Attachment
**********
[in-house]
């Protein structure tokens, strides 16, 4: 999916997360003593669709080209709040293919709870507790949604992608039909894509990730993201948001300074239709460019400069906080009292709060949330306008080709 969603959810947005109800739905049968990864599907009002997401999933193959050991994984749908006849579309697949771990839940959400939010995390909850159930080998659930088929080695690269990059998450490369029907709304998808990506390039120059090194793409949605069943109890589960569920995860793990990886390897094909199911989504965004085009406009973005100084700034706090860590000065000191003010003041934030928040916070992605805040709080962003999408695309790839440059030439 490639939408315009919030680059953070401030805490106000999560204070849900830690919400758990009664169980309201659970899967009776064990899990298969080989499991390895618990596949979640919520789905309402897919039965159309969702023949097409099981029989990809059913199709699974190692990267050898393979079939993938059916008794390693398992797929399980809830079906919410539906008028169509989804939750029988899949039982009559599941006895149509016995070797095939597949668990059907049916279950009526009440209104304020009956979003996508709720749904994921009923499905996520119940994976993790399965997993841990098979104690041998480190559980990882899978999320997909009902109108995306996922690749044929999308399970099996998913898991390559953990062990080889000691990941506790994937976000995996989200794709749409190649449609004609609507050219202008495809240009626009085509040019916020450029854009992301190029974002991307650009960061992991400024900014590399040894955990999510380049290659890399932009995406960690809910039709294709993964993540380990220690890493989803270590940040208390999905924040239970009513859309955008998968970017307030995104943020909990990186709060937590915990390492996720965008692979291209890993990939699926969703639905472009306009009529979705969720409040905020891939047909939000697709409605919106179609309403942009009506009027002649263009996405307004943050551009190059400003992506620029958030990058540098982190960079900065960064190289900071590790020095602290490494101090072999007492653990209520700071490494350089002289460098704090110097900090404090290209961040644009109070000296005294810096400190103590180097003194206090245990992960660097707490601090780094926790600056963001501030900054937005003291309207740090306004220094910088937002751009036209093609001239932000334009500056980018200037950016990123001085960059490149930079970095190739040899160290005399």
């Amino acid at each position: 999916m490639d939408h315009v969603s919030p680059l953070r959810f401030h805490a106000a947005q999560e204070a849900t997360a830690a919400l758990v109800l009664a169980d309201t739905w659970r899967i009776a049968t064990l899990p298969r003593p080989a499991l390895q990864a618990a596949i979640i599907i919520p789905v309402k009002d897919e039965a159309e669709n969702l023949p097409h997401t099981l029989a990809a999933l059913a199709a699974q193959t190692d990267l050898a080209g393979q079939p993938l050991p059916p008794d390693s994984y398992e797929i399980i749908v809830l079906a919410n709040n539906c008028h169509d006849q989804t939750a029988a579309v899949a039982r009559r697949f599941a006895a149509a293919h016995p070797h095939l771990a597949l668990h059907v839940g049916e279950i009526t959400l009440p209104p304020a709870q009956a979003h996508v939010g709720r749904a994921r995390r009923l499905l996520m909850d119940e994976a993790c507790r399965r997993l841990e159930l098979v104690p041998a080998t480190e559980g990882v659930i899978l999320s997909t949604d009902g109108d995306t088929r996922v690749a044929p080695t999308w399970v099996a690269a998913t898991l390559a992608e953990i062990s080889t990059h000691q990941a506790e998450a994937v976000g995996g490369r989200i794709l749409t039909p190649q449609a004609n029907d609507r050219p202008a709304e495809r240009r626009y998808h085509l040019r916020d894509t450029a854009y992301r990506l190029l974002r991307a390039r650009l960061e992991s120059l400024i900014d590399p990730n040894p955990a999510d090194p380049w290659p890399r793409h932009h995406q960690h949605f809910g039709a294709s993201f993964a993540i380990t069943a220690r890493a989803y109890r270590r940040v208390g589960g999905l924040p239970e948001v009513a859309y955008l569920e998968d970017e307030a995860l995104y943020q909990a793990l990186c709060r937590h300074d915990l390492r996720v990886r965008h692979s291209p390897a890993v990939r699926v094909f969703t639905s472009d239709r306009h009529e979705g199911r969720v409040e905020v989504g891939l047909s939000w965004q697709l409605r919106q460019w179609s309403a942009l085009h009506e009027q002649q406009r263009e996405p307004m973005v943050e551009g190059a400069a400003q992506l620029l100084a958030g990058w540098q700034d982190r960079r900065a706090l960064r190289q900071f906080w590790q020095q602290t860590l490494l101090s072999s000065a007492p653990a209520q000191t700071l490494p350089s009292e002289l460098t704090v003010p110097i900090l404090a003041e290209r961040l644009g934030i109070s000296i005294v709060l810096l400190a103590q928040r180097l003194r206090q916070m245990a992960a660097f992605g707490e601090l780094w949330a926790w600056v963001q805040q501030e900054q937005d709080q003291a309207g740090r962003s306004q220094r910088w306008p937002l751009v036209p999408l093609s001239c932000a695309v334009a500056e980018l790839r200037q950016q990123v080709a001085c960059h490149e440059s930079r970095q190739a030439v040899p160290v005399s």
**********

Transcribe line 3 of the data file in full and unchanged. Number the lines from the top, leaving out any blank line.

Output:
């Amino acid at each position: 999916m490639d939408h315009v969603s919030p680059l953070r959810f401030h805490a106000a947005q999560e204070a849900t997360a830690a919400l758990v109800l009664a169980d309201t739905w659970r899967i009776a049968t064990l899990p298969r003593p080989a499991l390895q990864a618990a596949i979640i599907i919520p789905v309402k009002d897919e039965a159309e669709n969702l023949p097409h997401t099981l029989a990809a999933l059913a199709a699974q193959t190692d990267l050898a080209g393979q079939p993938l050991p059916p008794d390693s994984y398992e797929i399980i749908v809830l079906a919410n709040n539906c008028h169509d006849q989804t939750a029988a579309v899949a039982r009559r697949f599941a006895a149509a293919h016995p070797h095939l771990a597949l668990h059907v839940g049916e279950i009526t959400l009440p209104p304020a709870q009956a979003h996508v939010g709720r749904a994921r995390r009923l499905l996520m909850d119940e994976a993790c507790r399965r997993l841990e159930l098979v104690p041998a080998t480190e559980g990882v659930i899978l999320s997909t949604d009902g109108d995306t088929r996922v690749a044929p080695t999308w399970v099996a690269a998913t898991l390559a992608e953990i062990s080889t990059h000691q990941a506790e998450a994937v976000g995996g490369r989200i794709l749409t039909p190649q449609a004609n029907d609507r050219p202008a709304e495809r240009r626009y998808h085509l040019r916020d894509t450029a854009y992301r990506l190029l974002r991307a390039r650009l960061e992991s120059l400024i900014d590399p990730n040894p955990a999510d090194p380049w290659p890399r793409h932009h995406q960690h949605f809910g039709a294709s993201f993964a993540i380990t069943a220690r890493a989803y109890r270590r940040v208390g589960g999905l924040p239970e948001v009513a859309y955008l569920e998968d970017e307030a995860l995104y943020q909990a793990l990186c709060r937590h300074d915990l390492r996720v990886r965008h692979s291209p390897a890993v990939r699926v094909f969703t639905s472009d239709r306009h009529e979705g199911r969720v409040e905020v989504g891939l047909s939000w965004q697709l409605r919106q460019w179609s309403a942009l085009h009506e009027q002649q406009r263009e996405p307004m973005v943050e551009g190059a400069a400003q992506l620029l100084a958030g990058w540098q700034d982190r960079r900065a706090l960064r190289q900071f906080w590790q020095q602290t860590l490494l101090s072999s000065a007492p653990a209520q000191t700071l490494p350089s009292e002289l460098t704090v003010p110097i900090l404090a003041e290209r961040l644009g934030i109070s000296i005294v709060l810096l400190a103590q928040r180097l003194r206090q916070m245990a992960a660097f992605g707490e601090l780094w949330a926790w600056v963001q805040q501030e900054q937005d709080q003291a309207g740090r962003s306004q220094r910088w306008p937002l751009v036209p999408l093609s001239c932000a695309v334009a500056e980018l790839r200037q950016q990123v080709a001085c960059h490149e440059s930079r970095q190739a030439v040899p160290v005399s």